ADHD Systems Built to Last
“Has anyone had success working with a coach to develop skills to manage your ADHD at work? What was your experience? Did you find it helpful? Were you able to develop lasting skills and habits that you still use today?”
Reviewed on September 18, 2018
ADHD coaching can be tremendously helpful in managing attention deficit in the workplace. Some of the areas typically improved include:
- Time management: Getting to work on time, getting started on projects, meeting deadlines, being realistic about what you can and cannot realistically deliver.
- ADHD task management: Keeping track of all that you have to do, and when it’s due.
- Setting priorities: Knowing what’s important to the company, your boss, your future – and making choices accordingly.
- Focus: Sticking with a task and following it through to completion.
- Communication: Listening to what your boss, your co-workers, and your customers have to say, and responding clearly, concisely, and accurately.
- Develop strengths: Identifying what you excel at, and structuring your job so you can do more of it.
- Delegate weaknesses: Finding a way to do less of what you’re not so good at.
- Organization: Keeping your workspace uncluttered, and being able to find the tools and data you need to do your job.
The thing that makes coaching truly effective is not just the skills you learn. It’s the implementation. An experienced coach will not only help you find strategies, but she’ll make sure you actually use them in your day-to-day life. She’ll give you support and accountability until they become ingrained habits. Some of the tools used in coaching include:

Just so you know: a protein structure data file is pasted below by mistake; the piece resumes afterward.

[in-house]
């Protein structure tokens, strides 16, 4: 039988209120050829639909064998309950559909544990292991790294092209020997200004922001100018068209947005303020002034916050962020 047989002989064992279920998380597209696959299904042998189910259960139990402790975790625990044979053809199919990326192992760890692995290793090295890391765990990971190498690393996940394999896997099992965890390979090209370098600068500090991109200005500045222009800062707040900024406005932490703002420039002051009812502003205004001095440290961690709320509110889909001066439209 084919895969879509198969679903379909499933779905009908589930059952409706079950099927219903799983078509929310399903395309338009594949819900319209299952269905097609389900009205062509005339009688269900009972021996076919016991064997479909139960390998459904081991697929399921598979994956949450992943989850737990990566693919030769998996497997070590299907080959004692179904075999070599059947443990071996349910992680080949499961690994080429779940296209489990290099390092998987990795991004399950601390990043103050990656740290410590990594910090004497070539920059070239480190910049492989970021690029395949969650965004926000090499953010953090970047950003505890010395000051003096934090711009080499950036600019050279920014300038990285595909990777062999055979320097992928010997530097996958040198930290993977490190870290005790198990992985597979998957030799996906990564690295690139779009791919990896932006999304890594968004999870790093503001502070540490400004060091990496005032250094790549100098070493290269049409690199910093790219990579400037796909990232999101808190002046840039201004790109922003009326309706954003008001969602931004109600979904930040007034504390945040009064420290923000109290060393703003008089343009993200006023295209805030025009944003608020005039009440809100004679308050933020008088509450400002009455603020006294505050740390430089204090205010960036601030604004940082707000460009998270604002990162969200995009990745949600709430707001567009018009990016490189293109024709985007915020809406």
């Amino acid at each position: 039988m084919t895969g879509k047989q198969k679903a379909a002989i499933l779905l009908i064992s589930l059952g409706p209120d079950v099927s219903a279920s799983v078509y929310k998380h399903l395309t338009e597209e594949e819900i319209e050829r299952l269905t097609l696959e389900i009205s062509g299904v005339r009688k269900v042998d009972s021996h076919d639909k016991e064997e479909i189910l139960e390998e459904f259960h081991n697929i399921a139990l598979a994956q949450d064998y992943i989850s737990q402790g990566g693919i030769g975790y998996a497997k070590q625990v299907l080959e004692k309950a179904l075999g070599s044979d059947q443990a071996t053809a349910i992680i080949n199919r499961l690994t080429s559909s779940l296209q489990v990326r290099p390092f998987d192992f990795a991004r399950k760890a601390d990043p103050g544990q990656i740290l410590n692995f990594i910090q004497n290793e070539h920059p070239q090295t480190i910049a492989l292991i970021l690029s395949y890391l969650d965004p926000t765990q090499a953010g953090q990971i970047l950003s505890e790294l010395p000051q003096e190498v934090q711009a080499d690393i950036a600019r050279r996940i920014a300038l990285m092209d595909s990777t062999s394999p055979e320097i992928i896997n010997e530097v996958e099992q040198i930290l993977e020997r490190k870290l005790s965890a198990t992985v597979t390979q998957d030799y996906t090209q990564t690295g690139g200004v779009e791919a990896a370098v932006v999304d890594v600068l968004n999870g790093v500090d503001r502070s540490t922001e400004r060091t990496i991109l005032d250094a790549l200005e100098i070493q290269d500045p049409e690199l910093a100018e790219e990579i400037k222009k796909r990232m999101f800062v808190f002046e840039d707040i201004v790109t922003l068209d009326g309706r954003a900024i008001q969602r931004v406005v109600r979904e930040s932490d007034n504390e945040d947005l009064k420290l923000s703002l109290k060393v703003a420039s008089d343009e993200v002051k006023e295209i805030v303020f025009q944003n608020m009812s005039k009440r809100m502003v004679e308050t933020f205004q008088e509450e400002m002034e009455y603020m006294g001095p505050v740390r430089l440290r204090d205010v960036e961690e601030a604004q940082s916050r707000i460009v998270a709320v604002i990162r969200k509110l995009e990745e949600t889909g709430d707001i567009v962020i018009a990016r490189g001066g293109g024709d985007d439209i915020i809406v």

- Checklists, charts, and reminder systems.
- Regular check-ins (every day if needed) to report your progress and hold you accountable.
- Identifying obstacles and risks before they happen
- Motivation systems, including rewards and consequences.
ADHD experts generally agree that coaching really does work. Here’s what some of them have to say:
- “For adults with ADHD who absolutely need external structure to function well, coaches can make a tremendous difference and provide a critical link on their road to success.” -Sari Solden, M.S., L.M.F.T, author
- “Coaching involves using another person to help you set goals and develop specific skills needed to meet those goals. I have seen it be very powerful for people with ADD, who, as a group, tend to struggle with issues of goal setting, organization, planning, and consistent performance.” -Daniel Amen, M.D., author
- “Because ADHD brains lack the internal means to impose structure on the world, the coach provides constant external guidance to which the ADHDer must be accountable. In a sense, coaches help to fill the ADHDers environment with the missing cues needed to keep on track.” -John Ratey, M.D. , author